At the end of the Gala Day some bright spark decided to put on a Fireworks display. It was the 80s, I don’t think safety was a great concern and I remember we all stood in a big circle while someone’s Dad lit the fireworks in the centre. I don’t remember the show going on for long before a firework went shooting across the circle horizontally instead of going up into the sky. A little girl called Abby, who was a year older than me, was struck in the head by the firework. I heard her scream and saw everyone gather around her.

Dad picked my cousin and I up, and, I clearly remember him putting my cousin and I up on one of his shoulders each, probably to distract us, and using his long strides to get us away from the chaos.

In the following days my class made Abby a ‘Get Well’ card as she recovered in hospital. Eventually she came back to school with half of her beautiful hair gone. I think she was okay but I still think of Abby every time I hear about Guy Fawkes.

Having lived in Australia for the last few years we haven’t had the annual fear that Guy Fawkes creates. It’s not celebrated in Australia and fireworks, I believe, are only available for private sale in Queensland. Now, on the day after my first Kiwi Guy Fawkes I’m feeling particularly grinch-ish.

Why?

Why do we have a week of banging and explosions ringing? Nights of shivering and petrified animals? Drunks messing around with gunpowder – where’s the sense in it? Really, New Zealand? You’re better than that.

I’m not saying that, done well, fireworks aren’t spectacular. They are. The most amazing fireworks I’ve ever seen were a few years ago over Sydney Harbour Bridge, probably millions of dollars worth of incredibly coordinated and fantastic pyrotechnics. But the fireworks that were shot at arriving guests at the Guy Fawkes party I went to at a university party in Hamilton in 1996? Not so much.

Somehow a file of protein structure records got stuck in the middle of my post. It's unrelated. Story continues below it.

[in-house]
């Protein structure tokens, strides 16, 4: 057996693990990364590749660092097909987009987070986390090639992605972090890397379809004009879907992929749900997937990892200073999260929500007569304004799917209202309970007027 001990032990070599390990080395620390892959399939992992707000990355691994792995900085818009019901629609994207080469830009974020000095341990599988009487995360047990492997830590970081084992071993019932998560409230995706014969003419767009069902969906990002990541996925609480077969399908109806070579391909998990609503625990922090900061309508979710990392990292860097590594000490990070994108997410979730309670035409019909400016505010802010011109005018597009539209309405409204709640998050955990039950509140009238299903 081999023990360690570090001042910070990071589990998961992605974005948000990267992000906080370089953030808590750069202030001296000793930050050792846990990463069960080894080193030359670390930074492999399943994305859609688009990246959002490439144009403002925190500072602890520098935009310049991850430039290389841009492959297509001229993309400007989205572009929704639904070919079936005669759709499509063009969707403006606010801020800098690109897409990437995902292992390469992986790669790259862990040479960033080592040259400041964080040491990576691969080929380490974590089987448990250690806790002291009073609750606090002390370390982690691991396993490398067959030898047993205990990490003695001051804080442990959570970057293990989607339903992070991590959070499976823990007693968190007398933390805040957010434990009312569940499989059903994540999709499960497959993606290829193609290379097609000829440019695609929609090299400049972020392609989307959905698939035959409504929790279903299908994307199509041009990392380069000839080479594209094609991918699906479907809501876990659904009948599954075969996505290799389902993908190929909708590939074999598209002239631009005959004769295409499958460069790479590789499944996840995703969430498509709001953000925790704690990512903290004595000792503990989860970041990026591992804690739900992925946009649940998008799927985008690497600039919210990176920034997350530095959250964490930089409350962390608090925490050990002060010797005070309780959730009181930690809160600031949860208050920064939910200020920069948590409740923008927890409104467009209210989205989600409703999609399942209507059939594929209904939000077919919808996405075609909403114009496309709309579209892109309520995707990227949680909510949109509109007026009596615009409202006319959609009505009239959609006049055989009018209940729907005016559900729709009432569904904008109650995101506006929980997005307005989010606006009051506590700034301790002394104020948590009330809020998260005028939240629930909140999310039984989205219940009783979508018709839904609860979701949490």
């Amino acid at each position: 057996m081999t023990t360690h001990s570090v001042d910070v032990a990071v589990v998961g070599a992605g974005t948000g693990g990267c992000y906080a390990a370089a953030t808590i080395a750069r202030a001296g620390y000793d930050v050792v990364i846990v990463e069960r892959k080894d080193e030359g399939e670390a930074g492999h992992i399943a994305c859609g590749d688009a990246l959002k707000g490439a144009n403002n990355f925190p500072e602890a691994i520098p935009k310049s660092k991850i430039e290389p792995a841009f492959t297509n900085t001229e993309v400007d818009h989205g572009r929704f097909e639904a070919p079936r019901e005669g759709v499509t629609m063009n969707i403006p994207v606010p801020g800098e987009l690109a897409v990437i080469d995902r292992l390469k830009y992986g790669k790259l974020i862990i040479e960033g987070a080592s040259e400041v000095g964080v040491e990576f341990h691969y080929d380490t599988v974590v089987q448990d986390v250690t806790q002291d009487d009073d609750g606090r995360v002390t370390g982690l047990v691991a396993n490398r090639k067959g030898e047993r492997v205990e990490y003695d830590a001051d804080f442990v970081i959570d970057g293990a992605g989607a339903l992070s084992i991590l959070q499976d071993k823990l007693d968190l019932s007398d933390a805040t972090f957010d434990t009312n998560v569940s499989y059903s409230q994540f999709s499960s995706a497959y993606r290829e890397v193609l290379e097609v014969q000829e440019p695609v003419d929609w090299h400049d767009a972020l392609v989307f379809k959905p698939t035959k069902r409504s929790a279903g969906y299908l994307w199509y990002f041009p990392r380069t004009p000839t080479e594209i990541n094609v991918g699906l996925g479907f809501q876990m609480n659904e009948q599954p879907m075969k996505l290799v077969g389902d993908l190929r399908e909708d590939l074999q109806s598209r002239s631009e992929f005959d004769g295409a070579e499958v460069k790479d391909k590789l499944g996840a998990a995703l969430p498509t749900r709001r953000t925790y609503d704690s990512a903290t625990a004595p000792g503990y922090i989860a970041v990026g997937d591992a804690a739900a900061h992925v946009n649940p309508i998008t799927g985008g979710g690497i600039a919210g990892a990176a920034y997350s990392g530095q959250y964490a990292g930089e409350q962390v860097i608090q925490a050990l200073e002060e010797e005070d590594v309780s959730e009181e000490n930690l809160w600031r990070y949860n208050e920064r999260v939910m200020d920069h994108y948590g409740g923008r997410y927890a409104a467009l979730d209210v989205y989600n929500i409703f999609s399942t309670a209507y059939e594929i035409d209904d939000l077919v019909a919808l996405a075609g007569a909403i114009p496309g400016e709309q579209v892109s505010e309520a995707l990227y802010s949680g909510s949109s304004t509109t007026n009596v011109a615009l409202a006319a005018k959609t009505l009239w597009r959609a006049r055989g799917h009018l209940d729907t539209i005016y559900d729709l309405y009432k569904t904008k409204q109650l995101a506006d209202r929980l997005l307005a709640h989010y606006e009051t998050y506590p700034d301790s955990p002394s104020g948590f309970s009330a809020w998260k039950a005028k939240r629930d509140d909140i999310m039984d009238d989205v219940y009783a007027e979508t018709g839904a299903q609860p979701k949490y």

I’ve just signed this petition to ban private sale of fireworks in New Zealand. Who knows if it will work but it’s worth a try. If you want to sign it then go for it.

A very Kiwi homecoming

New Zealand - doing fruit flavoured marshmallow wrapped in chocolate like no other country

New Zealand – doing fruit flavoured marshmallow wrapped in chocolate like no other country

We’re here!! We touched down in New Zealand on Thursday night after a gigantic day of travel. I think time travelling with a toddler should be measured like dog years, the flight was three hours but felt like about 14. And then there was the rigmarole trying to track down a fretting spoodle after we hauled our own selves through customs. That was three hours of my life I’ll never get back. But we got our shaggy little sidekick in the end and he celebrated with masses of kisses for us all and a wee on the grass outside the imports warehouse that went for about 15 minutes. Bless.

We stayed the night with my sister on Thursday before driving south to Taranaki the following day. As we drove through the frankly spectacular New Zealand countryside I looked at my lovely husband and said

“So what do you think? Of MY country?”

There was a pause.

“It’s very green.”

Oh darling, stop with the gushing already.

Twenty minutes passed.

“And quite hilly.”

Hang on, is that Tourism NZ on the phone, busting a gut to have the Viking pen their next campaign?

New Zealand – very green and quite hilly

Look out Peter Jackson, I think you have a competitor in the promotion of New Zealand stakes.

But anyhoo, effusive praise aside, my Viking does seem quite pleased with the lay of the land. Our new house is so much better than the dodgy dark photos we were shown online, with a massive kitchen and double-door fridge – of course stocked full of every delight you can imagine by the world’s happiest grandparents.

Bubba has a line-up of new toys, and a reserve line-up of new toys for when the first lot need refreshing. Alfie has a comfy couch to lie on and a front yard to bark from – it’s elevated above the street so he can peer over the heads of passers by and feel quite mighty, important features for an anxious dog with a ‘small canine’ complex.

And me? Well I’m glad to be back in a place where I won’t have this conversation for a while:

Person: So you’re from New Zealand?

Me: Aha

Person: You don’t really have an accent? I didn’t pick it up.

Me: Well, yes I’ve been…

Person: There it is! I heard it! Wow! It’s strong! How did I miss that? Do “fush n chups”

Me: I’d rather not

Person: “Choice bro Tafe?”

Me: Nah